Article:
A Defining Moment – 13 November 1942

The Sullivan Brothers

Joseph, Francis, Albert, Madison, and George Sullivan
USS Juneau
14 February 1942
U.S. Navy Photo

Following the Japanese attack on Pearl Harbor in December of 1941, the Sullivan brothers enlisted in the U.S. Navy, January 3, 1942, with the stipulation they serve together.  All five brothers, in accordance with their wishes, were assigned to the light cruiser, the USS Juneau.  Although Naval policy addressed the separation of siblings, it was not strictly enforced.  This consideration by the Navy would become a defining moment in their lives.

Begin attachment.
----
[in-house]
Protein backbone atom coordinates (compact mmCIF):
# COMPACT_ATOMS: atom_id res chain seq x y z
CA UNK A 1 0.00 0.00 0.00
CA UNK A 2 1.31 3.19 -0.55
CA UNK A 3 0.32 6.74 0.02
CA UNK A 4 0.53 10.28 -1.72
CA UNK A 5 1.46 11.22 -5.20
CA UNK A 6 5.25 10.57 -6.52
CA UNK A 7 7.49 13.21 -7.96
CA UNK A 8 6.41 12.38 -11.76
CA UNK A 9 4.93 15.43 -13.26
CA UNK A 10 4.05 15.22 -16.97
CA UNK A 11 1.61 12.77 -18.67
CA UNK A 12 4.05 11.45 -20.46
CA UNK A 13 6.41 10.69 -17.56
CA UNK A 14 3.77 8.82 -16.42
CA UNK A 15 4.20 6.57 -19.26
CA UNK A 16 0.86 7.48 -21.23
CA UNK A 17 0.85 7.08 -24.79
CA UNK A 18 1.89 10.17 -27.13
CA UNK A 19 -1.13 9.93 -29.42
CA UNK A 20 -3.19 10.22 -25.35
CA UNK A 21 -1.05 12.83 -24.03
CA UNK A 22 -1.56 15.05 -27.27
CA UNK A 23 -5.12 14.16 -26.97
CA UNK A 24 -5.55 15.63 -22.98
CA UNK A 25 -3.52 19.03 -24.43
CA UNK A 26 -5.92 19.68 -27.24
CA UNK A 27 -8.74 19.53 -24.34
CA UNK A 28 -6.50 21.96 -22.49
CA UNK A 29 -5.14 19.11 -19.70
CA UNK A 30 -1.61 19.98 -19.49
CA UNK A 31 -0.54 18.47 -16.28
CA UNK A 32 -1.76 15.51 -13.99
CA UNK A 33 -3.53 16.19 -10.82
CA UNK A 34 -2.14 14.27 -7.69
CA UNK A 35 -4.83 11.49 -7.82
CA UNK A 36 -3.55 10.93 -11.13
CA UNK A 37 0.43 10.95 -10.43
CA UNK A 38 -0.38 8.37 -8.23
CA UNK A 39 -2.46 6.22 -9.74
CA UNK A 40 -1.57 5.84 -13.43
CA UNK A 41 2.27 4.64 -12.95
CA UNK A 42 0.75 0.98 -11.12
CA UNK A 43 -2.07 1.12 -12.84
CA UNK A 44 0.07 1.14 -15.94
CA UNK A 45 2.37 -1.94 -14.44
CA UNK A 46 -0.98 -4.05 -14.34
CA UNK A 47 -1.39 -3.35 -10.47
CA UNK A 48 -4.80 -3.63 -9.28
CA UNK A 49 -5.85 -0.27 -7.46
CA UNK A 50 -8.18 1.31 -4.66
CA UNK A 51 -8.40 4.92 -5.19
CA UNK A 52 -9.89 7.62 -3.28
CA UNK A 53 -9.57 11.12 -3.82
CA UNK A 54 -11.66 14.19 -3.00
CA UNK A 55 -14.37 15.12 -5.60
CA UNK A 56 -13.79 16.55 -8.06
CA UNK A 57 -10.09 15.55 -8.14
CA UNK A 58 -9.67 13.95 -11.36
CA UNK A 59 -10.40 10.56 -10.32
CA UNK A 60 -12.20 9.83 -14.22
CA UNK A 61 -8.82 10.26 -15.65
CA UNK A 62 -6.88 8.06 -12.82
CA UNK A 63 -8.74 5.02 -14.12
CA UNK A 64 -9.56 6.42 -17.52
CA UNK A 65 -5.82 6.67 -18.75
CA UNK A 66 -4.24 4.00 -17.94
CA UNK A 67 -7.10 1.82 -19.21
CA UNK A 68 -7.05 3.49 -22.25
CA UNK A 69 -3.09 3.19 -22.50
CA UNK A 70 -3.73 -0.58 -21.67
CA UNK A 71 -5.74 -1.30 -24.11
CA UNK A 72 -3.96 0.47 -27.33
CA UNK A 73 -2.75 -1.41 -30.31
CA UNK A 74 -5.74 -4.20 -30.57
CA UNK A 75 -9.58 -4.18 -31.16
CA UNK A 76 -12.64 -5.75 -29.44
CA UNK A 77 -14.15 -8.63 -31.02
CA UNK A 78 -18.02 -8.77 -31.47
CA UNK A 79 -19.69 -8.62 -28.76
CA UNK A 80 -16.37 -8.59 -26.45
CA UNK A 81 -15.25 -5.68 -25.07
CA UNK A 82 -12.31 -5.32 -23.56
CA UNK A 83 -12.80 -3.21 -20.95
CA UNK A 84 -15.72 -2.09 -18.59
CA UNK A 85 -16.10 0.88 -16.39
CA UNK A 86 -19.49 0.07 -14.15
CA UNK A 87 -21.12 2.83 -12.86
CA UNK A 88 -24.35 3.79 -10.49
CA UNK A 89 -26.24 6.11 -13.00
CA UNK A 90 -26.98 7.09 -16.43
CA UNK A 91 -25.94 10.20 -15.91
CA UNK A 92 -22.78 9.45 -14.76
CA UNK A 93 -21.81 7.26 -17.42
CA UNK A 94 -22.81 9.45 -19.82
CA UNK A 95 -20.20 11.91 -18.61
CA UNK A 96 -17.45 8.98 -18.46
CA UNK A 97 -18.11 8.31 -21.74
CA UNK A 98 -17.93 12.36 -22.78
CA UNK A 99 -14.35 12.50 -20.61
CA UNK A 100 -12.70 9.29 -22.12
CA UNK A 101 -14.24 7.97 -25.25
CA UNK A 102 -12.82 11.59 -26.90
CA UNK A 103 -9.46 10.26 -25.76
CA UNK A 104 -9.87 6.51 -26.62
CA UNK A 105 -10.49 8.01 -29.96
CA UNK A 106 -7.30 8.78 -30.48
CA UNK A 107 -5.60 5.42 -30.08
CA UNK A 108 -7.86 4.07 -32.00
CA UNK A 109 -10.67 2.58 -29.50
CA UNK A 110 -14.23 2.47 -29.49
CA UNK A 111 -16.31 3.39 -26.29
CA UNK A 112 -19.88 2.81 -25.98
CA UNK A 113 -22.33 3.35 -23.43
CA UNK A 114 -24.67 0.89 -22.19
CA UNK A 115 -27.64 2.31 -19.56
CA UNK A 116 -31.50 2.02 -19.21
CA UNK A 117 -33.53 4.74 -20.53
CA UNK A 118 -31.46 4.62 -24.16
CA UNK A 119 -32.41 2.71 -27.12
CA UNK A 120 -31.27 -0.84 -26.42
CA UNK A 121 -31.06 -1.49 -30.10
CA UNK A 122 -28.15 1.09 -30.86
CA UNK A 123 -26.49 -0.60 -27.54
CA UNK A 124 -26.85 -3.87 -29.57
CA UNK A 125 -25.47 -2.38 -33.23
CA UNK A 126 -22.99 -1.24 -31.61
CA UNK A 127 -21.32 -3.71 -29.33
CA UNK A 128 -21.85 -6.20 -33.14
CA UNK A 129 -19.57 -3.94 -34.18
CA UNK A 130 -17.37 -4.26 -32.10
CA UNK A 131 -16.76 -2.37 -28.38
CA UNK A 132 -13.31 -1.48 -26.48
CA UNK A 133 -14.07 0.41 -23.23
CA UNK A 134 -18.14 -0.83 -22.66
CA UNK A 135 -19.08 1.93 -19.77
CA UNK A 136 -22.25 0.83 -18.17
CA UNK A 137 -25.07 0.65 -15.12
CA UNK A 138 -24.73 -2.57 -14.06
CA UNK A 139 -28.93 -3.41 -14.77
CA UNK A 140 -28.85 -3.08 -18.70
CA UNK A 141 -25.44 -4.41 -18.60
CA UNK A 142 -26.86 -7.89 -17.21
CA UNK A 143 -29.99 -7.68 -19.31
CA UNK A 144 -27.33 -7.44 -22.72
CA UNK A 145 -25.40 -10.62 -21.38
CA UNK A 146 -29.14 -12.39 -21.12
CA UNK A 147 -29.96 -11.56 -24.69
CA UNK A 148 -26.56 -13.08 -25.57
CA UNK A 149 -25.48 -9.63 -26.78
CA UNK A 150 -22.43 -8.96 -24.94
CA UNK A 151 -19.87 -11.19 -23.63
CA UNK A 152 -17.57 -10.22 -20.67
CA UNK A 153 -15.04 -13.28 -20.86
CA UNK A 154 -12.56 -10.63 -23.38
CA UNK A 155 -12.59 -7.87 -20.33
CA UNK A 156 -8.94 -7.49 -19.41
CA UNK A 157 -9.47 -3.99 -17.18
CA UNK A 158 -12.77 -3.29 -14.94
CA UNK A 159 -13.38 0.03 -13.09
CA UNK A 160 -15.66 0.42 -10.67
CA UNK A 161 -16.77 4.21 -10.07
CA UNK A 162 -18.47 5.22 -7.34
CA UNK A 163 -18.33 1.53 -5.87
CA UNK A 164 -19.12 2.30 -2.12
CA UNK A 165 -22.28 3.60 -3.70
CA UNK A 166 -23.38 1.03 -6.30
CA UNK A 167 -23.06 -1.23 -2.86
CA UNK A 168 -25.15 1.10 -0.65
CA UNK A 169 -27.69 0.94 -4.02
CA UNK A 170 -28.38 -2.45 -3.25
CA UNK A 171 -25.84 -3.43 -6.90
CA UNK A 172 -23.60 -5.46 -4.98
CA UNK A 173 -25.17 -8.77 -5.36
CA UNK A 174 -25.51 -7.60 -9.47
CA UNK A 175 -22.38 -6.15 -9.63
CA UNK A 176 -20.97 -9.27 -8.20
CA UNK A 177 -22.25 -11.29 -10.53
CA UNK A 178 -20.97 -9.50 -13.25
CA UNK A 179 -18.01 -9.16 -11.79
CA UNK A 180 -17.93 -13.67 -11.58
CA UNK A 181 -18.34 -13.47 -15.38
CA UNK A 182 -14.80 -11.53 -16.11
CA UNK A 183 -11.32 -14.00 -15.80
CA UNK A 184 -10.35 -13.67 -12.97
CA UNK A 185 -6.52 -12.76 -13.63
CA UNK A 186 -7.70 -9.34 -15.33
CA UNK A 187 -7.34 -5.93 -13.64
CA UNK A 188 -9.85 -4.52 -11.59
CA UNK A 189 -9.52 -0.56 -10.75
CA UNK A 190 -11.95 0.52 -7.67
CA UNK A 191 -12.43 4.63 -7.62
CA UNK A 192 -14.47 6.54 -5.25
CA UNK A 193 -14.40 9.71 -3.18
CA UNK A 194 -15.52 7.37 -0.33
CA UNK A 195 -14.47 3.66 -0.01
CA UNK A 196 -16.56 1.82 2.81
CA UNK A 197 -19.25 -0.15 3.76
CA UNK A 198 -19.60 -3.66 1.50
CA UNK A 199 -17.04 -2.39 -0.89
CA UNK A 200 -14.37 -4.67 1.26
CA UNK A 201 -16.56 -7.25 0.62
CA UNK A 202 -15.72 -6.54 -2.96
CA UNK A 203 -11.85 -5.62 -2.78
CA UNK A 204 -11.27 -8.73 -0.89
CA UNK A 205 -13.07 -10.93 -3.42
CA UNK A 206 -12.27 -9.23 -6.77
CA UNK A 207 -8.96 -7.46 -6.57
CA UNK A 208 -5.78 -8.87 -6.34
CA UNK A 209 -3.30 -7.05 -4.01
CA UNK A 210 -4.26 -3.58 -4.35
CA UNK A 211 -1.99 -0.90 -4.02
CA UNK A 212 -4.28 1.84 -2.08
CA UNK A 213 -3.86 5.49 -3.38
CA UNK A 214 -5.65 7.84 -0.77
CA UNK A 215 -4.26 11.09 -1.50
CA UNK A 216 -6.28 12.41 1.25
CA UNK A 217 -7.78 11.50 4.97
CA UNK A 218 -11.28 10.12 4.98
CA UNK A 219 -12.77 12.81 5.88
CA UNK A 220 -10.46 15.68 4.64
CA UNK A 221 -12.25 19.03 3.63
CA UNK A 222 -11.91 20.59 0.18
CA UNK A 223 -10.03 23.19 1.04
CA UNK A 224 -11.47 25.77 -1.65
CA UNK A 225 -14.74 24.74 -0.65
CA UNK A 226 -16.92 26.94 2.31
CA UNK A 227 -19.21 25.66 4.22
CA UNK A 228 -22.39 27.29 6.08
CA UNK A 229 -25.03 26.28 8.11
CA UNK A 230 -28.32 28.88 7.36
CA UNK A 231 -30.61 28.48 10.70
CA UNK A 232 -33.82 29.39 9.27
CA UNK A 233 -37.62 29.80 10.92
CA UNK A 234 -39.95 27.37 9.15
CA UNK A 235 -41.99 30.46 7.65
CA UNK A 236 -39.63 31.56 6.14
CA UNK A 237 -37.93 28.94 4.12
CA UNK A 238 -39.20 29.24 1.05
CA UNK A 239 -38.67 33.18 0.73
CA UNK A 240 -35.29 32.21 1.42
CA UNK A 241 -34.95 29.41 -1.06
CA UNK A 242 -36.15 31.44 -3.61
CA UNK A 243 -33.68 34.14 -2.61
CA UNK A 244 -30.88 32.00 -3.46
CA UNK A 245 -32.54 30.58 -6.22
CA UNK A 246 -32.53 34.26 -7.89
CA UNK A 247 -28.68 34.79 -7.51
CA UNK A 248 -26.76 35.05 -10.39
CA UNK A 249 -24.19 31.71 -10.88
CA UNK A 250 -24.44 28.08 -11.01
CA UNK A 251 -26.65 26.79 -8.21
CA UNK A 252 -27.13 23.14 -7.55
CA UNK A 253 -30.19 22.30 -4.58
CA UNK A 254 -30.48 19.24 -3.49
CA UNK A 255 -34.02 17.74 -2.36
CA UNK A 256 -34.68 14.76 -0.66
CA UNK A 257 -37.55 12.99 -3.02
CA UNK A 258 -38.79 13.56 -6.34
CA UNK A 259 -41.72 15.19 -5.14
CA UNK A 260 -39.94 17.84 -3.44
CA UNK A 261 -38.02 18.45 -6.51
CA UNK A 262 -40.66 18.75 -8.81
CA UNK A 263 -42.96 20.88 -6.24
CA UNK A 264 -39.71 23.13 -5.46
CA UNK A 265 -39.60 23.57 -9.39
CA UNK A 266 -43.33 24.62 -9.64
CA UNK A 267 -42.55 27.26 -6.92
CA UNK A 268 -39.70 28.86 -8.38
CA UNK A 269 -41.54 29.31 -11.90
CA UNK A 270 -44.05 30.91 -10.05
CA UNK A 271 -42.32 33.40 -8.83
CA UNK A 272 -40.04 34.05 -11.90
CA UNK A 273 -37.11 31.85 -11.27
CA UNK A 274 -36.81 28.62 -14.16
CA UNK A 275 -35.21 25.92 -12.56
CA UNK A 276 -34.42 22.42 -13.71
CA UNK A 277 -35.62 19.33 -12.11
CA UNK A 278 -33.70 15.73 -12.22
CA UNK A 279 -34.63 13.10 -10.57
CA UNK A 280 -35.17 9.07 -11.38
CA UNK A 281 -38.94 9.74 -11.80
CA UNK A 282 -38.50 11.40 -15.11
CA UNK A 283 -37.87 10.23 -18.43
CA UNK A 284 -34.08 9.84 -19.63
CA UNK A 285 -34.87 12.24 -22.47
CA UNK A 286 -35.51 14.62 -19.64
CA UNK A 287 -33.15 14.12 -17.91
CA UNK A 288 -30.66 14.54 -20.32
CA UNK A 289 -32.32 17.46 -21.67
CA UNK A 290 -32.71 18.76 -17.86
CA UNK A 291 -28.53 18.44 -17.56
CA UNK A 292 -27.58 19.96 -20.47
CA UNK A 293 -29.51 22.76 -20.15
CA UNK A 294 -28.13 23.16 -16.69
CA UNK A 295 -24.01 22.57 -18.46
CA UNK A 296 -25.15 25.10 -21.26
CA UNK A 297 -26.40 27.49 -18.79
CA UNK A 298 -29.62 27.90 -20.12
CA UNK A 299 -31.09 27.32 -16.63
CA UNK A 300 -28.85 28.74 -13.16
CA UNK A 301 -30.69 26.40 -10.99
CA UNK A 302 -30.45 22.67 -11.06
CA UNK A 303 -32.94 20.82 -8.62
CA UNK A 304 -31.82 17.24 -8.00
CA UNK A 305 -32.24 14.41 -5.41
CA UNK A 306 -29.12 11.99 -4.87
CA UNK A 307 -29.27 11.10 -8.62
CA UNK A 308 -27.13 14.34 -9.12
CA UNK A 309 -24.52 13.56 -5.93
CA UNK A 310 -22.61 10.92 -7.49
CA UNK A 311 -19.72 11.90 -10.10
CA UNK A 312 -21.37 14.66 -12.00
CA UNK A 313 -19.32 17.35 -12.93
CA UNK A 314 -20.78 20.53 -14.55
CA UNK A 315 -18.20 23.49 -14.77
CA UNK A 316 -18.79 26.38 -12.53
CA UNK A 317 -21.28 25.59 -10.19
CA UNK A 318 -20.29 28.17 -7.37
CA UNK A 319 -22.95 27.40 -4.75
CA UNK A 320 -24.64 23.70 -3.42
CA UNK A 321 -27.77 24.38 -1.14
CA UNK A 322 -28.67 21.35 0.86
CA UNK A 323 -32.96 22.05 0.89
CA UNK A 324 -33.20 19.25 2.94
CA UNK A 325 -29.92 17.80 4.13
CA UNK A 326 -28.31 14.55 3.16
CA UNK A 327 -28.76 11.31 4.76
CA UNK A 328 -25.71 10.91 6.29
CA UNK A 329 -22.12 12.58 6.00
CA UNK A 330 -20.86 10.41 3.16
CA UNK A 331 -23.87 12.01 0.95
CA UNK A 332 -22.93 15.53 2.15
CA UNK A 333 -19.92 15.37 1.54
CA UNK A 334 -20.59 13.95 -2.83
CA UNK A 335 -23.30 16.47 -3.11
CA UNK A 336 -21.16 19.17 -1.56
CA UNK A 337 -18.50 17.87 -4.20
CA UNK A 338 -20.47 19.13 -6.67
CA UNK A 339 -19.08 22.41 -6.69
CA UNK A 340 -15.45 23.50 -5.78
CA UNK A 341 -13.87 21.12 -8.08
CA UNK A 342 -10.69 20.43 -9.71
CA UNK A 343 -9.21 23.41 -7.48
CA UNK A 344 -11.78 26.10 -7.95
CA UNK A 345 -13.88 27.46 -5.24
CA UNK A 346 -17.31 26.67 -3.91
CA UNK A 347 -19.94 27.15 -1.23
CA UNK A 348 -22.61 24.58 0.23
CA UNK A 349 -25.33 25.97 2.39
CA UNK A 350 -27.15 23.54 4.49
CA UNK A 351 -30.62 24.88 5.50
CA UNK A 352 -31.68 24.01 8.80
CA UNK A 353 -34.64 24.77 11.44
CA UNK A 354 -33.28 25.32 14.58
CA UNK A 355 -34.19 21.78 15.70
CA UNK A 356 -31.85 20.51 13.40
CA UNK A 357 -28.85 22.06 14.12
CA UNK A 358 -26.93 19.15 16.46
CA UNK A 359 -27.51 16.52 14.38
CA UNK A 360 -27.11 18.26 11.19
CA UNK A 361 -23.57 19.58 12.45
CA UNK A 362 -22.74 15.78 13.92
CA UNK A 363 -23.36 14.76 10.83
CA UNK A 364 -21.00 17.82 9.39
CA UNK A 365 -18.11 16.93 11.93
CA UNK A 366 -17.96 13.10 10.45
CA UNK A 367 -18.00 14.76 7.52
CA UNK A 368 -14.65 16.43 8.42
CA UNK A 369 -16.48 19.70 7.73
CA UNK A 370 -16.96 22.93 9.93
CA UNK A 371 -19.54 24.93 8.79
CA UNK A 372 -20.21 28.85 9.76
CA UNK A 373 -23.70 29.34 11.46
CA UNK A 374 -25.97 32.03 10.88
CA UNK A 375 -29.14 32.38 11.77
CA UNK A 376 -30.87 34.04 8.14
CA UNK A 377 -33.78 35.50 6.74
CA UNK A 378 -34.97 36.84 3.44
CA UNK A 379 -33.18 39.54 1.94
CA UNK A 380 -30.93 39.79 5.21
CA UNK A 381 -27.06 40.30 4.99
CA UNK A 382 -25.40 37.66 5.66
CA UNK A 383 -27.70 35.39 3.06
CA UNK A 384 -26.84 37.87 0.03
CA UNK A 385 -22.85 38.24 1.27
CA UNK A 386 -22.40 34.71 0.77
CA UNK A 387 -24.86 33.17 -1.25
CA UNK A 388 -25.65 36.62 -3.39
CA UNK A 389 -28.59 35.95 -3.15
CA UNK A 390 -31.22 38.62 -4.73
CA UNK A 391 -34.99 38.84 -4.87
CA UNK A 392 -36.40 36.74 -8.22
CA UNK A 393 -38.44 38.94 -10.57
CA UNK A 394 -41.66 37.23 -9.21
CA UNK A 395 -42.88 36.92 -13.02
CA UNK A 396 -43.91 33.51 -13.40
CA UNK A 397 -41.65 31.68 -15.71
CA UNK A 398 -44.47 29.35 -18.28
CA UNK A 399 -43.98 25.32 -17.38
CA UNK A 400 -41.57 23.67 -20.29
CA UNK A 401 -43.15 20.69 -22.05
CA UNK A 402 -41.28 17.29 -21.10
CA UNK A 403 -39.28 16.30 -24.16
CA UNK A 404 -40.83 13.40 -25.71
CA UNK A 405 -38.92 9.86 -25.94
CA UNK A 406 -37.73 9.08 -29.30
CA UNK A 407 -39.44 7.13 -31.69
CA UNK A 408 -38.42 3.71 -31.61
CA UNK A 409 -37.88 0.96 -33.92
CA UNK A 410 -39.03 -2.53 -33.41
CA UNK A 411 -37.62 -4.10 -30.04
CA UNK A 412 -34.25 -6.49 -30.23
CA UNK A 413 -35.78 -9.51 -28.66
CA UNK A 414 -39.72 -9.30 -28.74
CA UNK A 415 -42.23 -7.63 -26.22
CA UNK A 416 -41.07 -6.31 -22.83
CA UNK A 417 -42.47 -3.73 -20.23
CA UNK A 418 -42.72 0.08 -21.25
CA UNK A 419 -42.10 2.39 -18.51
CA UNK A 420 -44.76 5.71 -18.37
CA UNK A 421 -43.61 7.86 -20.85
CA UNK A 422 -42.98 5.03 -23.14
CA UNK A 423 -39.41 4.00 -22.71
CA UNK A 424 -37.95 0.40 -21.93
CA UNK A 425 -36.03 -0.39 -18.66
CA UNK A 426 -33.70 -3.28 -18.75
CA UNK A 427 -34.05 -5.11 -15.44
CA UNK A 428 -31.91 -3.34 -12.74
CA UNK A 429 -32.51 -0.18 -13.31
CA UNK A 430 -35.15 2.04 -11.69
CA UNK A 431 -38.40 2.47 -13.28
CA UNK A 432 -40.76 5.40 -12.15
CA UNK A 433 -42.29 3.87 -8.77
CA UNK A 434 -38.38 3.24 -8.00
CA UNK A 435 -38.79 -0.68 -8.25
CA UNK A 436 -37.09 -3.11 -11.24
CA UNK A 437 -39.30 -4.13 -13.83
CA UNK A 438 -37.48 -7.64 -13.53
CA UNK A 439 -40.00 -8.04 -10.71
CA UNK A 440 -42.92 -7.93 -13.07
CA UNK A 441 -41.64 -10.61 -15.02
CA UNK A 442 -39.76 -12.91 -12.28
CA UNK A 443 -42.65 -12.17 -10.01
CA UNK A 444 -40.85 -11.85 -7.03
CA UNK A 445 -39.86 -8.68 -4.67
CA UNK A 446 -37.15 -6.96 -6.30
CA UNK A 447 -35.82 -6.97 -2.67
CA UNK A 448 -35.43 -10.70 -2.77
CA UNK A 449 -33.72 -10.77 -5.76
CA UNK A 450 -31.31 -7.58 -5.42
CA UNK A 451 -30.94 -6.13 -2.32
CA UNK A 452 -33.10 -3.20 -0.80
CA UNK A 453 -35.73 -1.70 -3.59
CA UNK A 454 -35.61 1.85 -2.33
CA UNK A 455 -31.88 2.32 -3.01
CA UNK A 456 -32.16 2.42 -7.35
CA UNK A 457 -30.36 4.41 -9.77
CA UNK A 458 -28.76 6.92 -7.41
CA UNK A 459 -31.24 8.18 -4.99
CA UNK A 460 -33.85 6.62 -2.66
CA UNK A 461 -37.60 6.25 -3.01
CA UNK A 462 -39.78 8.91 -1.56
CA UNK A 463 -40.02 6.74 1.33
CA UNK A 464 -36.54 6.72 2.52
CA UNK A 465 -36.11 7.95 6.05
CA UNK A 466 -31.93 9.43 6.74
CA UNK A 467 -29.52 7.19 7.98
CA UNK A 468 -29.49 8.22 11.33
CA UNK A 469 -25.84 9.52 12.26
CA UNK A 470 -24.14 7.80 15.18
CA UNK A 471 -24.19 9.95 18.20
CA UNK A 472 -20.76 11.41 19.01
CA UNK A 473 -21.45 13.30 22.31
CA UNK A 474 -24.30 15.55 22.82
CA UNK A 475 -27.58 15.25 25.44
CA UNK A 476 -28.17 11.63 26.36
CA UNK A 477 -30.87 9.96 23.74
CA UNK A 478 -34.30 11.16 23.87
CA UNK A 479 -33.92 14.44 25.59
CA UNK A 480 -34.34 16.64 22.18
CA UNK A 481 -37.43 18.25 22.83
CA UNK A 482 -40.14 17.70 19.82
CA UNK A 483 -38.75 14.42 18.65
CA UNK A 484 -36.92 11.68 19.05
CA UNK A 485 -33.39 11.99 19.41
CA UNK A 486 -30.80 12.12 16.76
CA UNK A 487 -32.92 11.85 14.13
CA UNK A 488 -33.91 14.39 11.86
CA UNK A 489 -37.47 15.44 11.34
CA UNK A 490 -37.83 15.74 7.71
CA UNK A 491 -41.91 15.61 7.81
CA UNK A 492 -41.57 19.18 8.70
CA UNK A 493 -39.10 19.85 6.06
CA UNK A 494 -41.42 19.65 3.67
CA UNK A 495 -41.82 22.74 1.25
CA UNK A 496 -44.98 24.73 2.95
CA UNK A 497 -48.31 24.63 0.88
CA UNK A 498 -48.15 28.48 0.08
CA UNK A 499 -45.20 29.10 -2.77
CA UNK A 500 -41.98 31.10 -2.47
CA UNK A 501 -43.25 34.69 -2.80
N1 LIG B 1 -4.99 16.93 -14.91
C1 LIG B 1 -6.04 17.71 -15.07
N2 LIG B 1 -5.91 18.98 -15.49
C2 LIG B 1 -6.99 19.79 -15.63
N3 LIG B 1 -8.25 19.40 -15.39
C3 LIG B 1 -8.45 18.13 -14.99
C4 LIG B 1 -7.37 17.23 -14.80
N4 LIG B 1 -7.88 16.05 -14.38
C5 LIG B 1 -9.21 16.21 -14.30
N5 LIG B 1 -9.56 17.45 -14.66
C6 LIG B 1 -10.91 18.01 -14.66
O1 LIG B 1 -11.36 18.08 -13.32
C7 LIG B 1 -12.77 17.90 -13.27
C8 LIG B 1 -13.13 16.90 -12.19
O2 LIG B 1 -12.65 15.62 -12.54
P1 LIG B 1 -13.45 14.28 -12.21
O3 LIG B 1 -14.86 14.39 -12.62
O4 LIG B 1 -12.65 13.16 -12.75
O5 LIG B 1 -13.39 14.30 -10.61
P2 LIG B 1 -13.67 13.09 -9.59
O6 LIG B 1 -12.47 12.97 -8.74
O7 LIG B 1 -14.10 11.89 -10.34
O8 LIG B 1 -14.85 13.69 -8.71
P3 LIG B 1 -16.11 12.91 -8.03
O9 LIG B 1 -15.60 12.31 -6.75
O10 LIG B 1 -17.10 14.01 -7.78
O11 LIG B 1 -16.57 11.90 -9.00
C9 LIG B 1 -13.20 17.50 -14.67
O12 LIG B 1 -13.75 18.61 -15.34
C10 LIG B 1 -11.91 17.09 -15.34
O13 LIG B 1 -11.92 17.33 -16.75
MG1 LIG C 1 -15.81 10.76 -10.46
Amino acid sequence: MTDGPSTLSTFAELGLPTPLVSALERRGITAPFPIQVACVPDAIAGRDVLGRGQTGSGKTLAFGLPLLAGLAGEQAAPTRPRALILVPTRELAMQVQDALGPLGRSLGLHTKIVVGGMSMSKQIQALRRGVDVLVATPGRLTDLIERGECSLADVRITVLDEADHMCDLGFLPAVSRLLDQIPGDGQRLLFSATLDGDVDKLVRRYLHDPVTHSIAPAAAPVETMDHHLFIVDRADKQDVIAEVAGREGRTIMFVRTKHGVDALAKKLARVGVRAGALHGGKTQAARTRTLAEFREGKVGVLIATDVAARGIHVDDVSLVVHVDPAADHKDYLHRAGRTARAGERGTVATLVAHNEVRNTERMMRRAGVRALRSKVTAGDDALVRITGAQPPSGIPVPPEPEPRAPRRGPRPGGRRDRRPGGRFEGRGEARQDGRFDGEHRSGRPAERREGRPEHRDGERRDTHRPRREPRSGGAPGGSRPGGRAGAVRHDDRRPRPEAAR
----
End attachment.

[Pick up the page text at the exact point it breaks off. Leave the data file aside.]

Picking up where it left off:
USS Juneau in New York Harbor
11 February 1942
U.S. National Archives

Beginning in August 1942, the Juneau participated in a number of naval engagements during the lengthy Guadalcanal campaign and the first major Allied offensive in the Pacific theater.  Months later, in the early morning of November 13th, the Juneau would be struck by a Japanese torpedo and forced to withdraw.  Later that day, leaving the Solomon Islands for the Allied base at Espiritu Santo with other surviving U.S. warships, the Juneau was struck again with a second torpedo.  A thinly armored light cruiser, it was likely hit near the ammunition magazines and the ship exploded and quickly sank.

U.S. Naval Captain Gilbert C. Hoover
USS Helena, WWII